While DreamWorks’ Megamind (opening Nov. 5) is diverting enough, it breaks no new ground and doesn’t have the emotional resonance of Pixar movies. It’s more like a Chinese meal you enjoy but end up hungry again an hour later, perhaps even forgetting you had dinner at all.
Megamind’s origin story is similar to Superman’s in that his parents sent him to Earth when his planet was destroyed. But he wasn’t the only baby who escaped. The other infant’s ship landed in a rich couple’s home, where the boy received every advantage that comes with his class, while Megamind’s pod landed in a much more unsavory place, supposedly setting his course in life. He decides his only choice is to become the baddest supervillain ever.
His biggest obstacle? The other baby growing up to be Metro Man, an alpha male in every way and protector of Metro City. Metro Man thwarts Megamind’s most dastardly deeds until one day, he can’t anymore, causing Megamind to have identity issues. What good is a supervillain when there’s no superhero to stop him? He gets a chance to find his true purpose when another bad guy shows up to wreak havoc on Metro City. Will Megamind stop him or join forces with him?
The movie has good things to say about how we judge people and free will vs. destiny. As a kid, the giant-blue-headed Megamind always got picked last for dodgeball and he grows up thinking a life of crime is his only option after an unfortunate childhood. Ferrell does decent voice work, knowing when to turn on the frenzy and when to keep it quieter, but the movie’s casting is too obvious. Need a brainy, dry-witted brunette? Tina Fey, of course! A hunky guy who has it all? Who else but Brad Pitt? A nerd who can’t get the girl? Hey, let’s get Jonah Hill! Wouldn’t it have been more interesting to have Pitt play nerdy and Hill be heroic? In animation, where actors are unencumbered by their physical appearance, they should be able to play anything but Megamind seems content with making easy choices. In contrast, I wouldn’t have thought of Tom Hanks first to play a cowboy or Tim Allen to voice an astronaut.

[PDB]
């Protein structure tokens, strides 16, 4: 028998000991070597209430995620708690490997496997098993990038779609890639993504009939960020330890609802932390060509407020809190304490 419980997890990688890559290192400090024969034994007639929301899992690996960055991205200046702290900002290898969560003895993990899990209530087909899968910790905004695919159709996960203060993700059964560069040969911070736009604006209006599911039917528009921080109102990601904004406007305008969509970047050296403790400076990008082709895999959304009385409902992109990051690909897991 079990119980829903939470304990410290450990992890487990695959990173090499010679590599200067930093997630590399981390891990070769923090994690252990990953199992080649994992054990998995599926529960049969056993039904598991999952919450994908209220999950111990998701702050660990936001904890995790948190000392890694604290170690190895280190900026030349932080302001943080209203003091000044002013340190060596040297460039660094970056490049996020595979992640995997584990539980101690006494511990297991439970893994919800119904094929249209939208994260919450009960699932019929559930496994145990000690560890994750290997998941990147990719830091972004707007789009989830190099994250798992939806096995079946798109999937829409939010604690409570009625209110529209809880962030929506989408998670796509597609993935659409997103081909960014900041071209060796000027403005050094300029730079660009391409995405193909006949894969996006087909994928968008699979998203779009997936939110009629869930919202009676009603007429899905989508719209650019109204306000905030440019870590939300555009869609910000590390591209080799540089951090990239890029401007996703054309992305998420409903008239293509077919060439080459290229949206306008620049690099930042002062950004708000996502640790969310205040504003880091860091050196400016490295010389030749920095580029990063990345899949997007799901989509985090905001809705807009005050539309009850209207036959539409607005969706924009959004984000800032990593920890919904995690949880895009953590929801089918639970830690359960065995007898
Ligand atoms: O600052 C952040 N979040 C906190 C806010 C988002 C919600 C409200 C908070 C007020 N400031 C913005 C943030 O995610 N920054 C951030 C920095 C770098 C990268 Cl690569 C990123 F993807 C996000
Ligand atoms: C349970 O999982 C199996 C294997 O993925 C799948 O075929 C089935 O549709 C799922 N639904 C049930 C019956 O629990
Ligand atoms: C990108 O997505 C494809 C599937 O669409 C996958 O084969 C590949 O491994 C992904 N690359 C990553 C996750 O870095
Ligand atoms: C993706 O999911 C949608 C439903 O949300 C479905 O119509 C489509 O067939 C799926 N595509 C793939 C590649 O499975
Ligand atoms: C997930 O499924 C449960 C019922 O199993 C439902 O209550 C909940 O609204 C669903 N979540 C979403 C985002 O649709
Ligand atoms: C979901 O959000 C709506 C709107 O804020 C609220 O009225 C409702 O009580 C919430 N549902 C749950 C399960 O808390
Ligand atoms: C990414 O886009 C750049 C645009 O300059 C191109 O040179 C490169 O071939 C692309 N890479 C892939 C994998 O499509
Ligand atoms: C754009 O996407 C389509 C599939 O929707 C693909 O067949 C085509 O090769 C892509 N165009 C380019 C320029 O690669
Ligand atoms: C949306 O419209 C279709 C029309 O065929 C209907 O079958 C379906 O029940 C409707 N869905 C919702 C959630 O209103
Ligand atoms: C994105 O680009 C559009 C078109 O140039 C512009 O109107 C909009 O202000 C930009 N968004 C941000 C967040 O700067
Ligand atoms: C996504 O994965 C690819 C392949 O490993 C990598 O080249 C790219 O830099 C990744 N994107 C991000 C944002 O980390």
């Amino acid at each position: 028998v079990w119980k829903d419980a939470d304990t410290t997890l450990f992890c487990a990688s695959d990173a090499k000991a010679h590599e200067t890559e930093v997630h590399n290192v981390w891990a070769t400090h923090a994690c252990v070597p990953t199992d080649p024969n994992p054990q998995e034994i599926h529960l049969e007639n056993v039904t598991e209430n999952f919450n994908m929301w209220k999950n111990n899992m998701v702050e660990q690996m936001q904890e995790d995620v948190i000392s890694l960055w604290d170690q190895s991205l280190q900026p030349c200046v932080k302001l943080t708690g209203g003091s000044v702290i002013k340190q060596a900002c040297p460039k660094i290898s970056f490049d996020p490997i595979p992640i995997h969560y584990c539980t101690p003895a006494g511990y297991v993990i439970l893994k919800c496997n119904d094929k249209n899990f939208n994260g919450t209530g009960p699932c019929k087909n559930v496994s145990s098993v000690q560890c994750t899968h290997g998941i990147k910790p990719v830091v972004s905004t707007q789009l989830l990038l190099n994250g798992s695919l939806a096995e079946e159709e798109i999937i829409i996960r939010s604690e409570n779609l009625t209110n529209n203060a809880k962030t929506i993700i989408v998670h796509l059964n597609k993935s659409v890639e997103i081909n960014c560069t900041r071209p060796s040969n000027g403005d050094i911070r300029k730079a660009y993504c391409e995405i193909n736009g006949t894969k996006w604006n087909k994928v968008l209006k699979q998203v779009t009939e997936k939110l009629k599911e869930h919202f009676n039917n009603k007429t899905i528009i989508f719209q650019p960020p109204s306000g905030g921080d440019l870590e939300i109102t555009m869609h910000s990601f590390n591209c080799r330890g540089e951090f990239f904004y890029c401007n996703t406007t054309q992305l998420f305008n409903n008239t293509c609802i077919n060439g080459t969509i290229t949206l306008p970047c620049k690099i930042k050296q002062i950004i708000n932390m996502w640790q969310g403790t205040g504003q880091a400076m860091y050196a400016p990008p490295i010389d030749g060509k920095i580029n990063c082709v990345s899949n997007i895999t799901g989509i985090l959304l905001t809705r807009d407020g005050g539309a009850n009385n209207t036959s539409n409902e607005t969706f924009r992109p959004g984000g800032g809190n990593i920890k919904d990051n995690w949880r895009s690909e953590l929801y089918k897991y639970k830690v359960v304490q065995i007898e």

While I’m comparing, I might as well mention that Megamind works fine as surface entertainment but I saw a missed opportunity for it to move viewers on a deeper level the way Pixar movies can. Megamind struggles with his image and outsider status, themes most of us can relate to, but the filmmakers merely do a gloss job on these matters. It’s okay to strive to only entertain, but playing it safe keeps the movie decidedly earthbound instead of blasting its appeal into infinity and beyond.
Nerd verdict: Megamind makes small impact
Photo of Tina Fey by Michael Murphree